Uganda: Current Conditions and the Crisis in North Uganda

June 10, 2011, 9 a.m.

Uganda: Current Conditions and the Crisis in North Uganda by Ted Dagne looks at the current state of Uganda and the role the recent and past elections have had on the country.  The most recent elections took place in February 18, 2011.  President Museveni was re-elected with a strong majority win of 68% of the vote.   The closest challenger, Besigye, won 26% of the vote.   The elections were declared free and fair with the caveat that the election process is in need of revisions. Many from the opposition were arrested when they participated in “walk to work” demonstrations, including Besigye and other key opposition leaders.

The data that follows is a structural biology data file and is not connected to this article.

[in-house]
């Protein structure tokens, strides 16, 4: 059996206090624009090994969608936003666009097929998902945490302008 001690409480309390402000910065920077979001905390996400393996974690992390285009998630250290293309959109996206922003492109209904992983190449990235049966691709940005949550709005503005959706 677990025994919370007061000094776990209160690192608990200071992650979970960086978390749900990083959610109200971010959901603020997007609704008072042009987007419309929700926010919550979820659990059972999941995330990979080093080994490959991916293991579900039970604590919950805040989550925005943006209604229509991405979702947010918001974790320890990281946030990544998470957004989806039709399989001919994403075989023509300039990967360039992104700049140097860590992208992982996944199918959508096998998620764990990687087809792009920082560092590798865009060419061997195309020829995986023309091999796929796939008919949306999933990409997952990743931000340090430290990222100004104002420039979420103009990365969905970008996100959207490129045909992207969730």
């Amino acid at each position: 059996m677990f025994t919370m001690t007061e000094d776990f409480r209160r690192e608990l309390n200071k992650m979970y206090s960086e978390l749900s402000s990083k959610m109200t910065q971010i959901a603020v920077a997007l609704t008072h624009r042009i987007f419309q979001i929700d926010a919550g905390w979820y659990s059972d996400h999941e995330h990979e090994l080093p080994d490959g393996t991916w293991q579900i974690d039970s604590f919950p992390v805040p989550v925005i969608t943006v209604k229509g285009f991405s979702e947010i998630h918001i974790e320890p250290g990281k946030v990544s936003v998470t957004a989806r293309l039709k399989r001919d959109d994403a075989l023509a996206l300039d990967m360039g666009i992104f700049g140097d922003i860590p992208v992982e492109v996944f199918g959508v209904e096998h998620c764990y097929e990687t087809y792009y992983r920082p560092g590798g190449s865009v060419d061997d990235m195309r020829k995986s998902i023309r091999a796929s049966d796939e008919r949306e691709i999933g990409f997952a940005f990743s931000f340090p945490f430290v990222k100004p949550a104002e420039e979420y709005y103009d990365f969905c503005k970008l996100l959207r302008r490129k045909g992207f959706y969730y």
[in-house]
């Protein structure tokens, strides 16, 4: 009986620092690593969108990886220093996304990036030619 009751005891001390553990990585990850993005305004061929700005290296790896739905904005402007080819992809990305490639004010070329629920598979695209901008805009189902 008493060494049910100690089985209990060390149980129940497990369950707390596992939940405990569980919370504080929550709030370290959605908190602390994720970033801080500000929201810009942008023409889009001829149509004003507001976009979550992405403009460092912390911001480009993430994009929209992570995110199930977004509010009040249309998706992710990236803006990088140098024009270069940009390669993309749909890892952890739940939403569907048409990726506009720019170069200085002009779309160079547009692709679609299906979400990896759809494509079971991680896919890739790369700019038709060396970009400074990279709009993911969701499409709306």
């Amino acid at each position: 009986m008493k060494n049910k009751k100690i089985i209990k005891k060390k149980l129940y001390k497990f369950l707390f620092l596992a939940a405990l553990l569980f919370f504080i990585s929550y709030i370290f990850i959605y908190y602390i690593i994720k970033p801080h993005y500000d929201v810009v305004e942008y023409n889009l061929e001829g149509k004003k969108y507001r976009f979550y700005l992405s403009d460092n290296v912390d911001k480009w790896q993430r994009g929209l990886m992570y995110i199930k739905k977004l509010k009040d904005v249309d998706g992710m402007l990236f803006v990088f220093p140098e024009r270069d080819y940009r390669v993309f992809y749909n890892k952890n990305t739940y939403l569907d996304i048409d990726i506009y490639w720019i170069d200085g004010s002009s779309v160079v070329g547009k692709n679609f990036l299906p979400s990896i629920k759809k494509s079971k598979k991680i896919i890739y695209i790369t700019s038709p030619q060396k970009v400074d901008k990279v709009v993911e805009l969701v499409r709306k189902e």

The paper also looks at the impact the LRA has had on Uganda and the steps the government of Uganda took to re-establish peace and end the civil war.  In 2008 a Cessation of Hostilities was set up to be signed by the president of Uganda and the LRA leader.  While the LRA leader has not signed the official final document, violence by the LRA has stopped significantly and life is slowly going back to normal.  The cease fire stopped years of violence, especially against civilians.  In addition, the paper also provides an overview of general conditions in Uganda, including economic and social conditions, human rights, and HIV/AIDS.

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